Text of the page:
Undefeated grand champion Asashoryu powered out Iwakiyama to retain his two-win lead at the New Year Grand Sumo Tournament on Monday.
Asashoryu improved to 9-0 when he got both hands wrapped around Iwakiyama and grinded out the top-ranked maegashira in the day’s finale at Tokyo’s Ryogoku Kokugikan. Iwakiyama slipped to 5-4.
Asashoryu’s closest rivals are sekiwake Tochiazuma and komusubi Hakuho, who both improved to 7-2.
The Mongolian yokozuna, who won five of the six meets last year, is seeking his 10th career title and is the defending champion at the Tokyo meet.
Meanwhile, it was a day of bad fortune for ozeki Kaio and Chiyotaikai, who both continued their dismal performance at the 15-day meet.
In a bang-up-thriller, 19-year-old Mongolian Hakuho left Chiyotaikai shaking his head in disbelief when the newly promoted komusubi deflected the ozeki’s fierce charge and sent him flying into the front-row seats.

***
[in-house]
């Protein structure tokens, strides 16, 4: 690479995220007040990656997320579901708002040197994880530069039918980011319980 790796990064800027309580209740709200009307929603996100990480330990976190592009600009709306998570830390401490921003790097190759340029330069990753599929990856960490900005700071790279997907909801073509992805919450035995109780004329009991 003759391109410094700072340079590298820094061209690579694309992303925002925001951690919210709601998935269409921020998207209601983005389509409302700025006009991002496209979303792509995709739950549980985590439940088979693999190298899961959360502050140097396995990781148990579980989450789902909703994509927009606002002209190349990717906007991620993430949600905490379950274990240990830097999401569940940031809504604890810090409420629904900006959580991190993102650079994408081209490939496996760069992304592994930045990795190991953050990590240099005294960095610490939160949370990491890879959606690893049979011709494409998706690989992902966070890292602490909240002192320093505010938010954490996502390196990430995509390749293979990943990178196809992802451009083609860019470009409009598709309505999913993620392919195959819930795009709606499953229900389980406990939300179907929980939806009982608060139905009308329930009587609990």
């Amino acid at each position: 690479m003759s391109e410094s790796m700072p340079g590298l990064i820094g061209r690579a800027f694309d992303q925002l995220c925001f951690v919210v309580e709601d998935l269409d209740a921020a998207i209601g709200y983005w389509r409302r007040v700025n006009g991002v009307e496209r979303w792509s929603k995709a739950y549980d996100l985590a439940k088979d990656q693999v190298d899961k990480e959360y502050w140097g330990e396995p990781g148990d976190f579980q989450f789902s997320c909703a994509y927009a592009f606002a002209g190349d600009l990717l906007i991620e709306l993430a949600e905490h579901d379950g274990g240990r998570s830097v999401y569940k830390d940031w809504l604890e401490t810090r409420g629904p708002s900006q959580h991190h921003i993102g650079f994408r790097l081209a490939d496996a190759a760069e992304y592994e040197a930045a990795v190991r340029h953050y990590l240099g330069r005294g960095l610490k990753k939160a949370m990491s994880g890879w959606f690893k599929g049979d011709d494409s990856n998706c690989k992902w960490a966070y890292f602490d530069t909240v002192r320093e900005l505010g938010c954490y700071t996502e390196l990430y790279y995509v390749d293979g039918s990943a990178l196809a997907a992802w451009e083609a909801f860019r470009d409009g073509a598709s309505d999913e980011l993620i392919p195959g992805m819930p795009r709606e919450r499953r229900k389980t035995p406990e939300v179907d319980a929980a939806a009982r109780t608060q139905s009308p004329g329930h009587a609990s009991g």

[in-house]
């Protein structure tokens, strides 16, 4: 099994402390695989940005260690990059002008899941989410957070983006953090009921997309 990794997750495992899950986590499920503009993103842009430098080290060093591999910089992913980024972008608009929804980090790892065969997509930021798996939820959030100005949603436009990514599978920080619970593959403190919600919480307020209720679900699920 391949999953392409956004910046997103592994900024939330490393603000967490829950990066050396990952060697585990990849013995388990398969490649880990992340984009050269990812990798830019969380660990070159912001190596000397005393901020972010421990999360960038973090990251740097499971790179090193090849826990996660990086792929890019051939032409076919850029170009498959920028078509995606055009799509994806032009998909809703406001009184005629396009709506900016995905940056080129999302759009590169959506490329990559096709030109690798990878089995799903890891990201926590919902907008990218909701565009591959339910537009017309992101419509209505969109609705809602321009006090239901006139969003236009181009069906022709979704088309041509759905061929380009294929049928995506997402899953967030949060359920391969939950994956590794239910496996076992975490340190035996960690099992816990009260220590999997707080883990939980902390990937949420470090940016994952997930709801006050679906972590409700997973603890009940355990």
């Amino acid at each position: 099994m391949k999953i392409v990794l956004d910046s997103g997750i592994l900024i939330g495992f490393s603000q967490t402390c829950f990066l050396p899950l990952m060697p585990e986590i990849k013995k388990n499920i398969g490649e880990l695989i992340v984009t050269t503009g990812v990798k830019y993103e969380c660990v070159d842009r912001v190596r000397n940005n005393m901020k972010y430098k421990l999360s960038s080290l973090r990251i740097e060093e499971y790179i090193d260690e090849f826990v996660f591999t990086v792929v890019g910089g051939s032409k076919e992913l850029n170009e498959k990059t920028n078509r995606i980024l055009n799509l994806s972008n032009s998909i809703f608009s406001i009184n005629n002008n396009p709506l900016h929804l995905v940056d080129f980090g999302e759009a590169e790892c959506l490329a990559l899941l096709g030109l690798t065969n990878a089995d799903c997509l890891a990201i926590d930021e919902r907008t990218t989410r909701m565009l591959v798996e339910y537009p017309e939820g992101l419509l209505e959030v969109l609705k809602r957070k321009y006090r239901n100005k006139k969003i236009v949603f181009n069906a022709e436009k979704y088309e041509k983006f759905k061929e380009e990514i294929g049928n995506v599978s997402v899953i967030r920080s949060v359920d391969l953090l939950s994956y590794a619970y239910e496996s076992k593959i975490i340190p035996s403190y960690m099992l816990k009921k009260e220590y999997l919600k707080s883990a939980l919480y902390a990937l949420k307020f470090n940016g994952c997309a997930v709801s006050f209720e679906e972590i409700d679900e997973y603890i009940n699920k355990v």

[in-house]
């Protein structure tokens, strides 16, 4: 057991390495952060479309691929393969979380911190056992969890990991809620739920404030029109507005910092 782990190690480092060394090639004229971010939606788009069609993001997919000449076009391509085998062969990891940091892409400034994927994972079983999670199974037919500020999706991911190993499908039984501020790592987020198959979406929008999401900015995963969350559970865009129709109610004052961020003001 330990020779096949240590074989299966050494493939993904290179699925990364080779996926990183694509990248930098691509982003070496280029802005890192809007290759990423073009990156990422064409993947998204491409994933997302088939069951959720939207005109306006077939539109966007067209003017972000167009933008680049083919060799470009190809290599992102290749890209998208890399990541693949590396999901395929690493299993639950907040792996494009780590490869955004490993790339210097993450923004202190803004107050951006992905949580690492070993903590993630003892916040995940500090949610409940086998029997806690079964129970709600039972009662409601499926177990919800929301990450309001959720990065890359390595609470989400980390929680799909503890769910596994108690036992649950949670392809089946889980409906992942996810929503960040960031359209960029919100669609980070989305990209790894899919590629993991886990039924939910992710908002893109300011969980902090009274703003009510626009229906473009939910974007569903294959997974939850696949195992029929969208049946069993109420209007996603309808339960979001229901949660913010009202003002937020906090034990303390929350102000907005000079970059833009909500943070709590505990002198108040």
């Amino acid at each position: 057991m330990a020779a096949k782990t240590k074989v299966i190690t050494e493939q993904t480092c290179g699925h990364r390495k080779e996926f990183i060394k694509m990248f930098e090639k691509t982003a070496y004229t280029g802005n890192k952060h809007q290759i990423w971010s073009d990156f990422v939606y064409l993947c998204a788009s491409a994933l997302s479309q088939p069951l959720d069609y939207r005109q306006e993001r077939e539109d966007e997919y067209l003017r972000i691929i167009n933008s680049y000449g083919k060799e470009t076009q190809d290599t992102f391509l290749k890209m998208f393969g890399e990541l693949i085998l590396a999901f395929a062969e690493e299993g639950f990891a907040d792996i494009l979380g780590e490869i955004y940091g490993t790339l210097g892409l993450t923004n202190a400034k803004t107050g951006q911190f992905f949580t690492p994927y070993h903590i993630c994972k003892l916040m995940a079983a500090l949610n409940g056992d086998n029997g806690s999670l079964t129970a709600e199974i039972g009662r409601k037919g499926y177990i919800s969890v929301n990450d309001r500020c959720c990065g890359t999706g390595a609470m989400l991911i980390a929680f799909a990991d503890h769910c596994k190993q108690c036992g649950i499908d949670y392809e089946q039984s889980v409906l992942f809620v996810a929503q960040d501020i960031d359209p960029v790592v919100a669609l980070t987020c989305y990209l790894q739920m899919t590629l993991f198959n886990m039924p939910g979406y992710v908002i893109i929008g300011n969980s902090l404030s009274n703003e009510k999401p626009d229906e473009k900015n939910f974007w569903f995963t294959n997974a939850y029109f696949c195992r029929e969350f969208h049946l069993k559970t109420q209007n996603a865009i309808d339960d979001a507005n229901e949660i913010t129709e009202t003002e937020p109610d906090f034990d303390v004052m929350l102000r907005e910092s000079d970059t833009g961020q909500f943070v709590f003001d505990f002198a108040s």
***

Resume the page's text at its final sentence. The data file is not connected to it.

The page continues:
Chiyotaikai, who needs eight wins to keep his ozeki rank, fell to an unimpressive 5-4.
Kaio fell to his fifth defeat in a bout against Georgian wrestler Kokkai (3-6), who charged in like a bull before ramming the ozeki over the raised ring.
The ozeki had been up for promotion to sumo’s highest rank but is no longer a candidate as he was in need of at least 13 wins.
In other key bouts, Sekiwake Tochiazuma dodged a bullet when he swatted down Kyokutenho (6-3) to stay two off the pace after the pair came to a standstill at the center of the ring.
Tochiazuma moved three wins from regaining his ozeki status he lost for the second time after missing the Kyushu meet with an injured shoulder.
Sekiwake Wakanosato (4-5), who had needed 12 or more wins here for promotion to ozeki, was completely in the driver’s seat as he knocked out Miyabiyama, who fell to 6-3.
Fan favorite Takamisakari was never fooled by Hayateumi, who tried to sidestep after the faceoff but was quickly shoved out by the fifth-ranked maegashira, leaving both 4-5.
In a battle between Eastern European wrestlers, Bulgarian Kotooshu (5-4) emerged victorious over Russian Roho (4-5) when he twisted on the edge and threw his opponent with a thigh-grabbing technique.
In early bouts, Mongolian Asasekiryu dumped Toyonoshima (4-5) over the edge to pick up his fifth win, while compatriot Kyokushusan plopped on top of Kisenosato (3-6) after deploying a belt throw, boosting his record to 6-3.